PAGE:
This 14 year old boy had had dyspnoea during school sports lessons when he was 12; he had had a treadmill exercise test, which was normal. One year later he had syncope while snowboarding, but this did not prompt further evaluation. At the age of 14 he felt exhausted during a soccer training session, developing syncope. He was resuscitated before an emergency team arrived and diagnosed ventricular fibrillation. Resuscitation was successful after administration of 12 DC shocks. On admission to our hospital he was in stable sinus rhythm, and electrocardiography showed no signs of acute myocardial ischaemia.
Echocardiographic examination showed anomalous origin of the left anterior descending artery from the right aortic sinus. Colour Doppler transthoracic echocardiography showed the anomalous origin and the interarterial course of the left anterior descending artery. The diagnosis was confirmed with selective coronary angiography. During electrophysiological study ventricular tachycardia could not be induced by programmed stimulation. As a result of the hypoxia during the acute event, the patient developed spastic quadriplegia. After 12 months of neurological rehabilitation he underwent surgical correction with excision and reimplantation of the aortic orifice of the left anterior descending artery to the left coronary sinus.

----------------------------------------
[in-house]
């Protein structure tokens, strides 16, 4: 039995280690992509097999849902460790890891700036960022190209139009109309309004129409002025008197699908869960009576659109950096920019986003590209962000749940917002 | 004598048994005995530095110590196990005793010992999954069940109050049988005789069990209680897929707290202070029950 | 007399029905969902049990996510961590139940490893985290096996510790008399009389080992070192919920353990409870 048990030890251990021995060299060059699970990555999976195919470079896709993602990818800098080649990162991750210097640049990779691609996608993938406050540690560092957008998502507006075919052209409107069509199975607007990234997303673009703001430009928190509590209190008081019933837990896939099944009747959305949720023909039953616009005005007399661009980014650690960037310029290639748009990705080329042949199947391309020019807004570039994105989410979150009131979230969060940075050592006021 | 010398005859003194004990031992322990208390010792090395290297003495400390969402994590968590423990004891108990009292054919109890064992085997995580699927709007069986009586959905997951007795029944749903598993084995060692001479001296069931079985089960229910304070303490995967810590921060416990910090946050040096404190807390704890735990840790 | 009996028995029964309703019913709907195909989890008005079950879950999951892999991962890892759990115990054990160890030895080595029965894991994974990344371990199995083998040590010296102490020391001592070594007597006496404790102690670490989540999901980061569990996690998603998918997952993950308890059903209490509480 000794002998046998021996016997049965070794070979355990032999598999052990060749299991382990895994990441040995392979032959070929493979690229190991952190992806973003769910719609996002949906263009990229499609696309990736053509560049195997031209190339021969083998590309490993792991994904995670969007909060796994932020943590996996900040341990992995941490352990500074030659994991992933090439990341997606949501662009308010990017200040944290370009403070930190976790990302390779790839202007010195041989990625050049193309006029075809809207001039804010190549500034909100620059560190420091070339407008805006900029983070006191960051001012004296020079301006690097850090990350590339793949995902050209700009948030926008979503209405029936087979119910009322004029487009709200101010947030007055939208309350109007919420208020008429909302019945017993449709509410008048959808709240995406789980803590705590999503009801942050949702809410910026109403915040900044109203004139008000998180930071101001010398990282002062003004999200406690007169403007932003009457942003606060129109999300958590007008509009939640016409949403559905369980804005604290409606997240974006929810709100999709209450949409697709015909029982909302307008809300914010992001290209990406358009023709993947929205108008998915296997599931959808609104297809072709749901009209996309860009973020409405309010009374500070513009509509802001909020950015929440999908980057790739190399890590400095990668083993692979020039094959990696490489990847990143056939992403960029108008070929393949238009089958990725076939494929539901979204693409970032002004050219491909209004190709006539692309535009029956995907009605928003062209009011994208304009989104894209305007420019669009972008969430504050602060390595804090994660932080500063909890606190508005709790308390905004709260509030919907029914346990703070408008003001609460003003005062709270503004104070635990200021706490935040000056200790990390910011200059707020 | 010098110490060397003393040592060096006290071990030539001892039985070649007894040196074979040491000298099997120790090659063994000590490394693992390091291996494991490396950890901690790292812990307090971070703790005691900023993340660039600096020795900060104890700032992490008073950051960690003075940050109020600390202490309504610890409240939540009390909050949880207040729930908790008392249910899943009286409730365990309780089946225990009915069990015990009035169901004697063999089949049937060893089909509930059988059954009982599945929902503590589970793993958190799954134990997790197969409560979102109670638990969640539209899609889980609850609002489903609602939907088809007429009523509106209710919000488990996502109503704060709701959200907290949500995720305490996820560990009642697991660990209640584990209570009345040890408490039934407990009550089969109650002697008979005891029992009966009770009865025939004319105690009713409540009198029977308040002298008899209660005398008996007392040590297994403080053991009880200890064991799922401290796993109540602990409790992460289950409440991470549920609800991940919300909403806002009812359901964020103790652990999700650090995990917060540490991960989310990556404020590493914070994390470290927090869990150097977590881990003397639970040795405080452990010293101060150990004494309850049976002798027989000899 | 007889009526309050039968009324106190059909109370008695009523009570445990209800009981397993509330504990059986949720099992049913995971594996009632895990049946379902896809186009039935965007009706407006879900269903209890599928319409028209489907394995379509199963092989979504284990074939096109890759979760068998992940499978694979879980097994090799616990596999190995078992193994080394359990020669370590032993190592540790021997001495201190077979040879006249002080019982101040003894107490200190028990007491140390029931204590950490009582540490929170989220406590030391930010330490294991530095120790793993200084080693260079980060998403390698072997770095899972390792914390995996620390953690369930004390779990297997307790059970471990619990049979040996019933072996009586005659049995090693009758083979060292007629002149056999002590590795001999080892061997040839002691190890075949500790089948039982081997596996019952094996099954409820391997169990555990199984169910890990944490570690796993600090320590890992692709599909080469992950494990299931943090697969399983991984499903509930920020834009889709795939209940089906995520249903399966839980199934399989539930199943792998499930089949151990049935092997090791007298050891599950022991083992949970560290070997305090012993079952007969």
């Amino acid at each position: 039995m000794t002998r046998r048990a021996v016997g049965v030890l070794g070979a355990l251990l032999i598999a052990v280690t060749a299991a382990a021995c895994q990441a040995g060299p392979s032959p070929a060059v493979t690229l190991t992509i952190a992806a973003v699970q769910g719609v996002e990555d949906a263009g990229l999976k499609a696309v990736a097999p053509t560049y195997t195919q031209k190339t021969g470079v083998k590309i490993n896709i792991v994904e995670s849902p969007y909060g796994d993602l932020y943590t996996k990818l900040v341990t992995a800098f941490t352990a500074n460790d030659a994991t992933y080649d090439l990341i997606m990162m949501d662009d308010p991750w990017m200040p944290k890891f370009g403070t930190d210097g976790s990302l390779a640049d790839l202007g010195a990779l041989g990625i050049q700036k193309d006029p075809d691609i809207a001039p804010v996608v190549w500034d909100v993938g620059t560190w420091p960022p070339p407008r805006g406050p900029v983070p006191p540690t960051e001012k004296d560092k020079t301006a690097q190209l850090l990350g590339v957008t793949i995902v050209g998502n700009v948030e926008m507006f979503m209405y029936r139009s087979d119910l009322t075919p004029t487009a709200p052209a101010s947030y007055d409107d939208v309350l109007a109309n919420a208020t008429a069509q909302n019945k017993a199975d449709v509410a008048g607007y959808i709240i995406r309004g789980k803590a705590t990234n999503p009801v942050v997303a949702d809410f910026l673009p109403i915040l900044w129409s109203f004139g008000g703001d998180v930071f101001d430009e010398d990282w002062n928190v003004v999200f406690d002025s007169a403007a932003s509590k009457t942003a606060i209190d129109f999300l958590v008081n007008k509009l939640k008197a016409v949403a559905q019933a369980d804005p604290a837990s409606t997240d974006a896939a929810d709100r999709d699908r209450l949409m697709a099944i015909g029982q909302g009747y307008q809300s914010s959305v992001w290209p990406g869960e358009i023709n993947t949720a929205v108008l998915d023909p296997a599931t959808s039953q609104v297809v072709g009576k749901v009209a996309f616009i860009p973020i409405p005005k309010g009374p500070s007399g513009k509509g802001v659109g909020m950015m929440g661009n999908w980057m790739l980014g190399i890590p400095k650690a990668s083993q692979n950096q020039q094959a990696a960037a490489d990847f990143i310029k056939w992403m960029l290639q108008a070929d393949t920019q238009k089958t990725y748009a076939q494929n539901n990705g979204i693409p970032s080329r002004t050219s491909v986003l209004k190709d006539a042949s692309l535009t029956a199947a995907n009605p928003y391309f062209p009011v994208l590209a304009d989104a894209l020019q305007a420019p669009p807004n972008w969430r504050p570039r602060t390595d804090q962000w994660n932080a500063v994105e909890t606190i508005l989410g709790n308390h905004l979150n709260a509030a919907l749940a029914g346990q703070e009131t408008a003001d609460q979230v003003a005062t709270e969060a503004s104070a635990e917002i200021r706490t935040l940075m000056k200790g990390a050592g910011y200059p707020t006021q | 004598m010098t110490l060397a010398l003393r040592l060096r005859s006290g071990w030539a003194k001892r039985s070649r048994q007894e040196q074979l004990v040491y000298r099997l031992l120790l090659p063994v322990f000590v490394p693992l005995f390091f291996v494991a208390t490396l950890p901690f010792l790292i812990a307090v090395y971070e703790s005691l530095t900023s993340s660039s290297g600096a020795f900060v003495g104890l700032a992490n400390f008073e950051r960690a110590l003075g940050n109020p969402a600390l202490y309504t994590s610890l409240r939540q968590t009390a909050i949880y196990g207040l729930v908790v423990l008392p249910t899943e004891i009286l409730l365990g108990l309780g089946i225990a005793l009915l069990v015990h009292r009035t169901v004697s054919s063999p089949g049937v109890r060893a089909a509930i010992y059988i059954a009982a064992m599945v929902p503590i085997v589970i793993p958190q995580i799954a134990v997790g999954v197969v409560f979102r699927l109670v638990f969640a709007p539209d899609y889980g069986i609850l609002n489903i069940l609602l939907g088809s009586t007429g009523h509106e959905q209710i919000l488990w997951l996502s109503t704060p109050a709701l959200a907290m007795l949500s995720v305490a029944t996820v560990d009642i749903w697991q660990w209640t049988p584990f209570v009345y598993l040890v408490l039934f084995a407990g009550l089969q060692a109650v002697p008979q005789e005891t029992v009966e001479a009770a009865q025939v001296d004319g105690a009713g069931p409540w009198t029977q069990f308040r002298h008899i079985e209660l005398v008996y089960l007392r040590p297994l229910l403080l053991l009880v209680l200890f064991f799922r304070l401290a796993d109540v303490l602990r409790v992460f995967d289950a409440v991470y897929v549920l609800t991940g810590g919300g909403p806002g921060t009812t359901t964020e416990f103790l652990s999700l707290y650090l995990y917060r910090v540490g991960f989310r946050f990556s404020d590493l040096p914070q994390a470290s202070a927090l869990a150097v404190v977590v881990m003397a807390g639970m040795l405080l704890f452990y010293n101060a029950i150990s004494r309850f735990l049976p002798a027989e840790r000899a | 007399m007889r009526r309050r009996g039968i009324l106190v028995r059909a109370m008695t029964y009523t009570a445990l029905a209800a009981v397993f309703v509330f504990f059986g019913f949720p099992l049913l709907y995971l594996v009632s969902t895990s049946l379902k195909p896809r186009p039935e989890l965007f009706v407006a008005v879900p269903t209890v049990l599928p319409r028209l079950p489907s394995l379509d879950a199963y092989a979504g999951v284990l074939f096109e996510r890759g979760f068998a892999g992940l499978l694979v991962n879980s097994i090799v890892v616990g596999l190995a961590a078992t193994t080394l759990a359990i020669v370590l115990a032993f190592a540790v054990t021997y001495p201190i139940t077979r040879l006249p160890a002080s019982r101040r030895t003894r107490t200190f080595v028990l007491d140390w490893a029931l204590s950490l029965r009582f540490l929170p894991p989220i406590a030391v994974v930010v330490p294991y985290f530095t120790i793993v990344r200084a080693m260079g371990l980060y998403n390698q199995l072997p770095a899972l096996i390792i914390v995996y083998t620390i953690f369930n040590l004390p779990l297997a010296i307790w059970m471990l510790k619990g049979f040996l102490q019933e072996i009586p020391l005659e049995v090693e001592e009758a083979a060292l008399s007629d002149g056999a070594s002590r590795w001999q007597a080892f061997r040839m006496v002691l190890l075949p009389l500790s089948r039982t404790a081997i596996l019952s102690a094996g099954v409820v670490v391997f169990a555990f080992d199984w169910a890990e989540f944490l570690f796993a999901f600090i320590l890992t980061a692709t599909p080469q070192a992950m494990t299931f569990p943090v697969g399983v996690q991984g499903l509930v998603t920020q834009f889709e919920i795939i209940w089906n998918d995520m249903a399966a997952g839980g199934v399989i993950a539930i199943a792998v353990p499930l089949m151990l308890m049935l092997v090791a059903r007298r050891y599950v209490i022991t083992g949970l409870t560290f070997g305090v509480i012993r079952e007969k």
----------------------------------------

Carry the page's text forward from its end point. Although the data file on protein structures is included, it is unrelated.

Unequivocal evidence exists that anomalous origin of a coronary artery from the opposite aortic sinus with an interarterial course is associated with a significantly increased risk of sudden myocardial ischaemia during exercise resulting in life threatening ventricular arrhythmias.1 2 The increased risk applies specifically but not exclusively to young athletes.1 2 There are two major variants of this anomaly: (a) the left main coronary artery may arise from the right aortic sinus or (b) the right coronary artery may arise from the left aortic sinus. Postmortem studies show that the risk of sudden death seems to be higher in patients with the first variant than in patients with the second; the incidence of either variant in children and adolescents from birth to the age of 21 has been estimated at 0.08%.6
Possible pathophysiological mechanisms of transient myocardial ischaemia during exercise include impaired coronary perfusion resulting from kinking at the origin of the vessel. A study by Basso and colleagues showed that enlargement of the aortic and pulmonary root due to increased cardiac output during exercise might have resulted in compression of the interarterial coronary artery segment.1 About half of the study patients with exercise induced sudden death were asymptomatic before the fatal event; the rest had a history of various cardiac complaints, such as chest pain, dyspnoea, nausea, various arrhythmias, syncope, cardiomegaly, pulmonary oedema, and myocardial infarction.1 2